Building up customer culture in your tribe

Building up customer culture in your tribe

Every week I’m lucky enough to have conversations with customer service managers working in various industries. Despite such diversity, there’s a common ground that’s become a priority for the whole organization they work for: it’s called customer culture. So let’s find out where many of them get stuck in the mud, as well as having a look at some good examples. Got you hooked?

Is your customer culture consistent?

The very first thing to start from to build a rock-solid customer culture is setting up your company values. More specifically, you’d better make sure that they internally are:

  • Clear – each value to express one concept with straightforward and concise words.
  • Shared – everybody within the company (both veterans and new hires) need to know them.
  • Lived and breathed  – across the whole organization (unfortunately that’s a sore point for many companies!)

Consequently, you need to convey the same values towards external customers through your actions in every phase of the relationship. That means being coherent in every single conversation – whether it takes place face to face, over traditional or digital support channels. Therefore you’ll want to make sure that such values are clear, meaningful and speak to the heart of your customers. That’s why you’d better explain what you:

  • Are standing for
  • Believe in
  • Expect your customer perceive

Unfortunately many companies still struggle internally and / or externally, while few others instead have succeed. Here are two most frequent and opposite cultural scenarios that I’ve observed.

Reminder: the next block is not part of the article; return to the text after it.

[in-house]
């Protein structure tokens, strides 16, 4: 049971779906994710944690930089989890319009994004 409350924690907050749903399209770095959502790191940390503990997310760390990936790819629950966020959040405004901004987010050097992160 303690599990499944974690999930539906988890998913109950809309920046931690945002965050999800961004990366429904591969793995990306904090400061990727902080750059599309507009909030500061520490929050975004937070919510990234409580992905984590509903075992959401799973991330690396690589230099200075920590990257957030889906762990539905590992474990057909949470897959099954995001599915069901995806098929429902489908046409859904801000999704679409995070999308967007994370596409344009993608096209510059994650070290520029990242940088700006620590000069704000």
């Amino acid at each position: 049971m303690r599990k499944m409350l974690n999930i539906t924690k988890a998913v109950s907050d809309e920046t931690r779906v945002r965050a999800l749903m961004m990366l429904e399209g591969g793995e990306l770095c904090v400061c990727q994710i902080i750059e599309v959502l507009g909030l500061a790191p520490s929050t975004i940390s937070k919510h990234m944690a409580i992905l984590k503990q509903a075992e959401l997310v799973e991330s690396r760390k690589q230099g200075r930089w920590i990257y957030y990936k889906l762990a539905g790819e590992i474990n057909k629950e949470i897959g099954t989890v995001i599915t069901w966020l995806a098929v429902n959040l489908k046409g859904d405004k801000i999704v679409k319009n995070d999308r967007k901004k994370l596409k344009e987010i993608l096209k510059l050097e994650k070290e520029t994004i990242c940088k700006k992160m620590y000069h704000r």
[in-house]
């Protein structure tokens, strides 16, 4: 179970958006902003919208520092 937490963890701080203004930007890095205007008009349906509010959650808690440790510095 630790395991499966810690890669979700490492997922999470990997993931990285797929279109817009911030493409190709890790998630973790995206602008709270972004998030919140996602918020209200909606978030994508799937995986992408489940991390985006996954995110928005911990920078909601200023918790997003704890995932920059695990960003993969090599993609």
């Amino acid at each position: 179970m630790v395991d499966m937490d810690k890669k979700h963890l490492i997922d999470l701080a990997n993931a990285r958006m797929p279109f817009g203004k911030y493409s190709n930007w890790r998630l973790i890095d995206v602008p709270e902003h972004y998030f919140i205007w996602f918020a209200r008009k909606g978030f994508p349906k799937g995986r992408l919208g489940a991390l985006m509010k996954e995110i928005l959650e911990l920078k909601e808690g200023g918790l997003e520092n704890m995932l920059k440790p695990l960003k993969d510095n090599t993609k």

3 brands showing up their company values

Starling Bank values

Image credit: Starling Bank

Only customers can judge promises through the lens of their own experiences.  However some brands are doing a great job – at least on their websites – effectively communicating their values. That’s why I’m going to provide you with a brief selection of examples below:

  1. Sterling Bank – the british online bank has a rich ‘values page’ illustrating their values and showing how the apply them with internal and external customers.
  2. IKEA – the swedish home furnishing giant describe their sustainability values and program, today and for the future.
  3. Salesforce – the giant CRM / omni-channel provider smartly illustrate their 5 core values by telling their company history. Visuals plus ad hoc blog articles provide extra insights to the website visitor.

Over to you

Have you built up your company culture yet? How much do your customers perceive your values? I’m asking you these two key questions since I’ve been helping many brands bridge internal / external cultural gaps. Because they’ve become fully aware that purpose, values and actions attract and retain customers in the long run.

Time waits for no one: let’s start our conversation about customer culture now.

Have great conversations. 👊

Image credit:

About Paolo Fabrizio

Digital Customer Service Consultant, Trainer, Author, Speaker. In the 90s he took part in the startup of the first online insurance company in Italy, following the customer's entire life cycle. Since 2013 as a consultant and trainer he has helped companies to exploit digital customer service as a business lever. Founder of, he is the author of thematic books at thematic conferences in Italy and abroad and lecturer at the Bicocca University of Milan.

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